Telerik has released the Q3 2013 release of JustTrace, which is available here! JustTrace has always been a great and easy to use tool for tracing and profiling your applications, but this new release has some great new features that make this great tool even better! A major strength of JustTrace is that we provide a one-click way to find common problems in .NET applications. You’ll see that we bring the exact same ease of use to our new features that we’ve built into JustTrace all along. This makes JustTrace the best tool to quickly find the issues in your .NET application.
Source Level Profiling
A problem with application prowling, especially for those new to it, is being able to understand how to interpret the data. A profiler will tell you if your code is running slow, but odds are if you’re using a profiler you already have concerns about your applications performance. Sometimes it’s difficult to figure out why it is slow. Well, this just got easier! The latest version of JustTrace features source level profiling! What does this mean? To demonstrate this, I profiled an application that computes a Mandelbrot fractal. Once the application completed, JustTrace showed me the Call Tree for all the threads (Figure 1):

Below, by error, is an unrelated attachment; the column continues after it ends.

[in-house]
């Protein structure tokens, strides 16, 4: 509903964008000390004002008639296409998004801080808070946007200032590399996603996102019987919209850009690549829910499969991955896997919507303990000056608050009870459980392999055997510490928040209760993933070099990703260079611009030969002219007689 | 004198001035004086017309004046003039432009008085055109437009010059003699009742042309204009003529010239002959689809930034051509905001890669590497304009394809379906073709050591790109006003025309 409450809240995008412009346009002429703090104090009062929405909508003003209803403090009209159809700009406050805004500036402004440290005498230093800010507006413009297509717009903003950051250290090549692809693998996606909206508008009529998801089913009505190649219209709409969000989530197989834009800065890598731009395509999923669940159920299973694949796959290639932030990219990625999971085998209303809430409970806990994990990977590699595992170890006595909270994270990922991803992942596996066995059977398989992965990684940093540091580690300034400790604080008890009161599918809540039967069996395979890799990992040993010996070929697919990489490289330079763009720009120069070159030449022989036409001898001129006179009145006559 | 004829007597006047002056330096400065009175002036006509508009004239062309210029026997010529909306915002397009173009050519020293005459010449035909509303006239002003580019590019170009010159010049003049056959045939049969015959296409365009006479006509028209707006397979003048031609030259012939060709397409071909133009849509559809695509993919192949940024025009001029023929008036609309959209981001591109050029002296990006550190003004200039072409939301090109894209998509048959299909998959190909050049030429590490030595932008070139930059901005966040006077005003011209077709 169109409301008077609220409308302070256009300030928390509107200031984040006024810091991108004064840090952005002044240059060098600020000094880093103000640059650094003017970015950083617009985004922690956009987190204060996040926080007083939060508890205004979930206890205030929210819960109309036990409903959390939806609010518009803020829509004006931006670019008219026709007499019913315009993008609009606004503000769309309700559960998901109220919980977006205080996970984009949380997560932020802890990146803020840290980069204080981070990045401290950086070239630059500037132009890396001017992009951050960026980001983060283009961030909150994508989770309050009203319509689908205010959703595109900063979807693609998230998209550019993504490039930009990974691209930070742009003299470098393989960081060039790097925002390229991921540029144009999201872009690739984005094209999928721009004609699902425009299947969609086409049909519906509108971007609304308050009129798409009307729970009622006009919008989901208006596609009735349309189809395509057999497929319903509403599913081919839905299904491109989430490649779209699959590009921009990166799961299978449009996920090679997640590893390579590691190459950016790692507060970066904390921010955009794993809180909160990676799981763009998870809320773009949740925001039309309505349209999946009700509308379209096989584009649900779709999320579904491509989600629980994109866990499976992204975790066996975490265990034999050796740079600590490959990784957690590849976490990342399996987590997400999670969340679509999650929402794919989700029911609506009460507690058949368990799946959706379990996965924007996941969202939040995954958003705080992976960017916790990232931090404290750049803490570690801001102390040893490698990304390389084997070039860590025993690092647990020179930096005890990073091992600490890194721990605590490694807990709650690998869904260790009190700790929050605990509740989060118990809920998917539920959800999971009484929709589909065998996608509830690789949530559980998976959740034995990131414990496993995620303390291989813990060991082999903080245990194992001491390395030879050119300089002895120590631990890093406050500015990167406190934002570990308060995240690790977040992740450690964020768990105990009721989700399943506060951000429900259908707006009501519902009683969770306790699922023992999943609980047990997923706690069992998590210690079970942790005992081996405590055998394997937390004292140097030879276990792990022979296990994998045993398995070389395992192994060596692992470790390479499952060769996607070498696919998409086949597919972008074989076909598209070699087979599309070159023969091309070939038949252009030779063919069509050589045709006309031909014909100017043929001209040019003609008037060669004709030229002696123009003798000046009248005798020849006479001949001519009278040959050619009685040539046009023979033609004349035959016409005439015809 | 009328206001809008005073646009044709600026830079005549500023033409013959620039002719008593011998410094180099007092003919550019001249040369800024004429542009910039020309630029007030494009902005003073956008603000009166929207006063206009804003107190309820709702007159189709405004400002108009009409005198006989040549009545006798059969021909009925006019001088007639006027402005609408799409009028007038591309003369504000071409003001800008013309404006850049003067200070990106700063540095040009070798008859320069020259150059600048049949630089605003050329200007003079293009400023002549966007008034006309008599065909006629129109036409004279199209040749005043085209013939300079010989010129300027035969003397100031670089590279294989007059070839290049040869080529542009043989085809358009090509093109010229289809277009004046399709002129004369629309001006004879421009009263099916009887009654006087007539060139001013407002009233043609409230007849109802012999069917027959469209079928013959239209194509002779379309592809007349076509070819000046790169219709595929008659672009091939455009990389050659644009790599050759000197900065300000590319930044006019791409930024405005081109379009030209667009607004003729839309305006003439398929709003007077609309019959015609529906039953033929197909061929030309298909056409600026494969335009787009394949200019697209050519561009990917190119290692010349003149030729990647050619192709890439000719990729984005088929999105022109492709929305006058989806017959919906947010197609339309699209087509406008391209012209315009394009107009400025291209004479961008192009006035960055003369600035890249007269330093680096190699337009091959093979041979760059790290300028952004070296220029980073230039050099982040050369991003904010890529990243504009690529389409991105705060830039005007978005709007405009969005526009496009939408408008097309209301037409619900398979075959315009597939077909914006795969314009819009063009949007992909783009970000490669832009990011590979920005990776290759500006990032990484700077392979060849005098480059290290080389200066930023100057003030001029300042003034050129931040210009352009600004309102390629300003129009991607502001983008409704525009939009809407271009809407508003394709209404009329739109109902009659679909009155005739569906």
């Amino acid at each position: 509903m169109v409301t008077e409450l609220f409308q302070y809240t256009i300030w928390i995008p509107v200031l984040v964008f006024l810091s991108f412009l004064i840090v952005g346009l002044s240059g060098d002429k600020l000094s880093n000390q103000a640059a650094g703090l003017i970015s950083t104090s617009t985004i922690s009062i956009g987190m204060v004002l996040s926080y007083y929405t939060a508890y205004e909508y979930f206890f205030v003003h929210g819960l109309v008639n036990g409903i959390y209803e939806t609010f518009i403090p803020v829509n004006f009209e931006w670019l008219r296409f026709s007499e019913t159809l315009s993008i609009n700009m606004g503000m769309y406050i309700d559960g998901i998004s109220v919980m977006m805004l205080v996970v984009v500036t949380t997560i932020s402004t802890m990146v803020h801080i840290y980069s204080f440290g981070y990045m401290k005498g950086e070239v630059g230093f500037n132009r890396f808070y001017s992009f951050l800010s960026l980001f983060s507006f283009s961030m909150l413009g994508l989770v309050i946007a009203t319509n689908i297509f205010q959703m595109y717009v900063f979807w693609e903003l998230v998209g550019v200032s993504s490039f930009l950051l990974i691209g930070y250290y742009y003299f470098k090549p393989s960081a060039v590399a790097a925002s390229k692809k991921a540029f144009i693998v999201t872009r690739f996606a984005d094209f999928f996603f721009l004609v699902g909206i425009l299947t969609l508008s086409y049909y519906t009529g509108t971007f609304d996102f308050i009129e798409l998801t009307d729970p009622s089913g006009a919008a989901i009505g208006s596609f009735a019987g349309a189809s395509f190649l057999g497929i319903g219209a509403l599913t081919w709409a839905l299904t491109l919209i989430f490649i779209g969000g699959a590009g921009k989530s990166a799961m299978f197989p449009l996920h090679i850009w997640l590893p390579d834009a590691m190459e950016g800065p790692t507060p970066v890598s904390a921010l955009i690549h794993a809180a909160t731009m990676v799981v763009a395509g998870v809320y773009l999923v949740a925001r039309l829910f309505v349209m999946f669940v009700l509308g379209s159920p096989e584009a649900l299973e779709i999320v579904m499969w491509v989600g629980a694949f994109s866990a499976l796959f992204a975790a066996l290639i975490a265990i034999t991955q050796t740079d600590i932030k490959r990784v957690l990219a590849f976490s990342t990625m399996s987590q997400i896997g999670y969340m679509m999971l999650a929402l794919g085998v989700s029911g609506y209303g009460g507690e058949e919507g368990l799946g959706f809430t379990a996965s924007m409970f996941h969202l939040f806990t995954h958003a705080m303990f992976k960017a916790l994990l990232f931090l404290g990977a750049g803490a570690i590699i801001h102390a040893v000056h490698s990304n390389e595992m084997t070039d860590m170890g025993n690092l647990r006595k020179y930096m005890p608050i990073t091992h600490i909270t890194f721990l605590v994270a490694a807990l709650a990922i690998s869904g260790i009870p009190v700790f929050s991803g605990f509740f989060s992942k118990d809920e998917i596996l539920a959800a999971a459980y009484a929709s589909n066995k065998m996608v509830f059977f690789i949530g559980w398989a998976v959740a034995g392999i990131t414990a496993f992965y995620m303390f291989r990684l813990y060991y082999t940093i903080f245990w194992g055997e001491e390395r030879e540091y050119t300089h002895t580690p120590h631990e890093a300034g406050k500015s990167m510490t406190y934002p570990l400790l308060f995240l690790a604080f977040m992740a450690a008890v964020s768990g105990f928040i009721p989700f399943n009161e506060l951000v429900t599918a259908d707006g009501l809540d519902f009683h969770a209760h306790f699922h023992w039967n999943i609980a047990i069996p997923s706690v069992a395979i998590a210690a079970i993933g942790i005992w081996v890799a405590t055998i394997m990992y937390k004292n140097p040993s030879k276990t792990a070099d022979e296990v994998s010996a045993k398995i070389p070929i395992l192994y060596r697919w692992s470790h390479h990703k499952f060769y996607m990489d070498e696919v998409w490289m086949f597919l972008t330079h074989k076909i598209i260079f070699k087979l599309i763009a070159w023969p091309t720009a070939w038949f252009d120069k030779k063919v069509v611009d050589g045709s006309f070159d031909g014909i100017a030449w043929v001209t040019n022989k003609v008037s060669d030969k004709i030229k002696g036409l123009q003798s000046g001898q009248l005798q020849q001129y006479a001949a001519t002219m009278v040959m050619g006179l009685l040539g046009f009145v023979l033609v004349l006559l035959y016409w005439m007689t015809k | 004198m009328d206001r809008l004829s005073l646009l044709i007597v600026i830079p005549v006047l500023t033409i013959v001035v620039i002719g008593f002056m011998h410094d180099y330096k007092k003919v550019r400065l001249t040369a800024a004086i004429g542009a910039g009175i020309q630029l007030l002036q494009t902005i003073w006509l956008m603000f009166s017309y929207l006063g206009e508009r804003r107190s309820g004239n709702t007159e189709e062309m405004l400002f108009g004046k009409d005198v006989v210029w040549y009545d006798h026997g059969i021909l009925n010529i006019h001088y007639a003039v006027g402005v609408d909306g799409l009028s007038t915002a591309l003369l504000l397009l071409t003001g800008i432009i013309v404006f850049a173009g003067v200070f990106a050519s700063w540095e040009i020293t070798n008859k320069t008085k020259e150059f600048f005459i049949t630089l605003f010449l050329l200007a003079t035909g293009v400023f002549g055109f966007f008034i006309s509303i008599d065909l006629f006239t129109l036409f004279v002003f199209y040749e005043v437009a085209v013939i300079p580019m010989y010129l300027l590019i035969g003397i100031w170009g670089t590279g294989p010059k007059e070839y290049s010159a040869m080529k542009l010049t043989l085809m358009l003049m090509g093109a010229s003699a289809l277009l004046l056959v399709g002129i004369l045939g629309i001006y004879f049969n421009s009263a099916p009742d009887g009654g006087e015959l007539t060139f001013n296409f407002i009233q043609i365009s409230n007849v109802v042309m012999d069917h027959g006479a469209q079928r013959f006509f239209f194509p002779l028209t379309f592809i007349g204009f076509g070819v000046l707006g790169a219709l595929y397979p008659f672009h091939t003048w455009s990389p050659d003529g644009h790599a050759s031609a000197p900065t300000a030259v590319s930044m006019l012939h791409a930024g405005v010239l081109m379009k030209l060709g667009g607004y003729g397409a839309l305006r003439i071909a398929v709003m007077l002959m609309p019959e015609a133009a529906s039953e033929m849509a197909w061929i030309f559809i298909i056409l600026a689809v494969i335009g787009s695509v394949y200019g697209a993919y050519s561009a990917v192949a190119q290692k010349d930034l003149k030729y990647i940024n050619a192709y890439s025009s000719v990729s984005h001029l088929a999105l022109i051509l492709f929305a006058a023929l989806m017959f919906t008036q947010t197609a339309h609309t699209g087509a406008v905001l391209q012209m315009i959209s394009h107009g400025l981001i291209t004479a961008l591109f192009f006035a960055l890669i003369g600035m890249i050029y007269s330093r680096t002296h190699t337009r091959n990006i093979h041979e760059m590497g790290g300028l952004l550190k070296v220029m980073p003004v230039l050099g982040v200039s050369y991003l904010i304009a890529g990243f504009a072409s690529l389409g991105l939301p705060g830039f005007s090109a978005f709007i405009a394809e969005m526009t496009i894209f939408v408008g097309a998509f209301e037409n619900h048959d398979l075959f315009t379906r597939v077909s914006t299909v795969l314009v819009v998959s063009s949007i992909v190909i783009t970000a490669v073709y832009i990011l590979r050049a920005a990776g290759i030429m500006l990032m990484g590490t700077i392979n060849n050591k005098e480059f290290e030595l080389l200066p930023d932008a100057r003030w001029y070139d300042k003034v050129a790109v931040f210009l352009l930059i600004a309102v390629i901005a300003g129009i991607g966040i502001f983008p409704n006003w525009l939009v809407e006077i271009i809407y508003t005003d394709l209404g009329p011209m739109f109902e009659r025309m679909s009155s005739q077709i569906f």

Figure 1 – All Threads
As I can see here, my call to MandelbrotWindow.CreatePalette is taking a high percentage of my applications time (39.42%). Looking at this I think it’s safe to say that my problem is probably somewhere in that method. With source level profiling, I can drill down into my code and see exactly, to the line of code, where my problem is (Figure 2):
Figure 2 – The line of code causing the problem